Well in 15 years of cooking I've used lots of different ovens; old, new, convection, domestic, industrial. And other than maybe convection, different ovens almost always have slight differences that can makes shit like, "put bacon in 400 degree oven and come back 20 minutes later and it will be perfect" laughable to me. It's like people who say, "cook your burger for 3 minutes per side and it will be a perfect-medium rare." No, it wont. Not unless you happen to get luck or have used YOUR specific home range long enough to have figured out an exact process that works every time for you. It's probably been nearly 15 years since I remember bacon grease splattering everywhere. The difference is that my problem comes from equipment, while yours is a skill issue.

              • 4 weeks ago
                Anonymous

                I don't have any problems cooking bacon at all because I'm not retarded, I just like to do it the easiest way. There's no way you're burning bacon in 20 minutes of 400f heat unless you put a single slice in there or something.
                It's probably also been 15 years since you've cooked for anyone but yourself, grease will eventually splatter and there's mild cleanup needed unless you live like a slob. Or you can just put it in the oven and do other things for 20minutes-ish depending on how done you want it, then throw away the parchment and clean nothing.
                There's no figuring out your own oven retard just fucking watch it the first time and see how long it takes to reach your desired doneness and you have your "exact process". You sound like a total moron.

            • 4 weeks ago
              Anonymous

              >in 15 years of cooking bacon this way I've never had the hotspot issue
              Well in 15 years of cooking I've used lots of different ovens; old, new, convection, domestic, industrial. And other than maybe convection, different ovens almost always have slight differences that can makes shit like, "put bacon in 400 degree oven and come back 20 minutes later and it will be perfect" laughable to me. It's like people who say, "cook your burger for 3 minutes per side and it will be a perfect-medium rare." No, it wont. Not unless you happen to get luck or have used YOUR specific home range long enough to have figured out an exact process that works every time for you. It's probably been nearly 15 years since I remember bacon grease splattering everywhere. The difference is that my problem comes from equipment, while yours is a skill issue.

              Forgot to add: you actually use a sheet of parchment every time you cook bacon? And then you don't wash the pan despite the parchment only covering the bottom? That's kind of nasty. And the idea that you can tell by the smell when bacon is almost done is just dumb. Like, I can light a sick of incense and the room will smell within a minute or two, but in 20 minutes the smell will be more intense because it's been going for longer. That doesn't tell me the incense are about to burn out.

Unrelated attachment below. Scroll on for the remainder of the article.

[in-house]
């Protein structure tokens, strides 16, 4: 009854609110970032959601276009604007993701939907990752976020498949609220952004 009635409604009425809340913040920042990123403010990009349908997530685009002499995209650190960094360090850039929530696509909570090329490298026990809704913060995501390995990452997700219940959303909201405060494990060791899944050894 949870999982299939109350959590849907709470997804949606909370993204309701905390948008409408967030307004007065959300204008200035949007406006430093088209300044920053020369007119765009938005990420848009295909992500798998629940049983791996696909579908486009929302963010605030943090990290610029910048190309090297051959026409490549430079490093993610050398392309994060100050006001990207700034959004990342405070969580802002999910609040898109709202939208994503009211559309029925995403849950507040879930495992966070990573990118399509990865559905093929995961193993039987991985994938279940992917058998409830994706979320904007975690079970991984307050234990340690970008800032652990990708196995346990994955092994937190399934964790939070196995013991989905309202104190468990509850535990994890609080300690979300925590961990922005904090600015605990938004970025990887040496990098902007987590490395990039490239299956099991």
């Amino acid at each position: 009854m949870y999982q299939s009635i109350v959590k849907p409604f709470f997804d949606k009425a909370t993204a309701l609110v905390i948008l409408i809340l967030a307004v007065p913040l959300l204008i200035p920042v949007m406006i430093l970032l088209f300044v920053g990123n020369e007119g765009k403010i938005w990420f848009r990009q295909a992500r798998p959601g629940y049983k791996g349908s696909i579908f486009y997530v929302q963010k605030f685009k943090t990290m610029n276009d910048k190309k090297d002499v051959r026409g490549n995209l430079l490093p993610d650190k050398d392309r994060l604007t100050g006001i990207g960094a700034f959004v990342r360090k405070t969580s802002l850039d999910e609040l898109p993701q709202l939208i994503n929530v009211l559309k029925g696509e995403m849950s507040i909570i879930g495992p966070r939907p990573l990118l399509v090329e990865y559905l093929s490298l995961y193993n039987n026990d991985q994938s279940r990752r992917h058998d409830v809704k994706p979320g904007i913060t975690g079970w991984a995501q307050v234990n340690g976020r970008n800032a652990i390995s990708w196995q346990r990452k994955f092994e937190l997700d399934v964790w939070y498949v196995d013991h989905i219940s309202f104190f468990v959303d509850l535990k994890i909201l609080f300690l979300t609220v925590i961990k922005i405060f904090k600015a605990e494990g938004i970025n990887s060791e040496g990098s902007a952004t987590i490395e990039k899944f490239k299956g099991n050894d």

• 4 weeks ago
                Anonymous

                The parchment covers the entire pan retard. And yes the you can smell when bacon is cooked, just like you can smell when it's burning. Crispy bacon smells different than floppy bacon and you probably have something wrong with your nose if you can't tell the difference.

    • 4 weeks ago
      Anonymous

      never do this, this is the worst way to cook bacon.

      it only take 11 minutes to cook bacon on a stove top.

  4. 4 weeks ago
    Anonymous

    Best way to cook bacon is to slice it up and then cook it all at once into bacon bits. That way the pan is swimming in lard and nothing sticks, and you have a bunch of lard at the end you can save to cook with later.

  5. 4 weeks ago
    Anonymous

    heat pan, cover with a little bit of oil, wipe excess if you need to
    alternatively deglaze with a little bit of water periodically

  6. 4 weeks ago
    Anonymous

    Uhhh keep it moving and make sure there's fat between the bacon and pan at all times?

  7. 4 weeks ago
    Anonymous

    cut pieces before cooking, put a little butter in the pan and heat it up before adding bacon, don't have to heat too high.

  8. 4 weeks ago
    Anonymous

    microwave your bacon between two sheets of paper towel

    • 4 weeks ago
      Anonymous

      Imagine the huge smelly farts and shits she takes with a DUMPTRUCK like that god DAMN

    • 4 weeks ago
      Anonymous

      This actually works in a pinch I was surprised to learn.

  9. 4 weeks ago
    Anonymous

    when i worked at wendy's , they cooked bacon in the oven which i thought was weird.
    but all the bacon came out evenly cooked. it will take longer, and is only efficient with a big batch of bacon; but it is another option

  10. 4 weeks ago
    Anonymous

    >the ends totally raw and unsanitary
    the ends are not raw they are cooked just fine you dimwitted nard.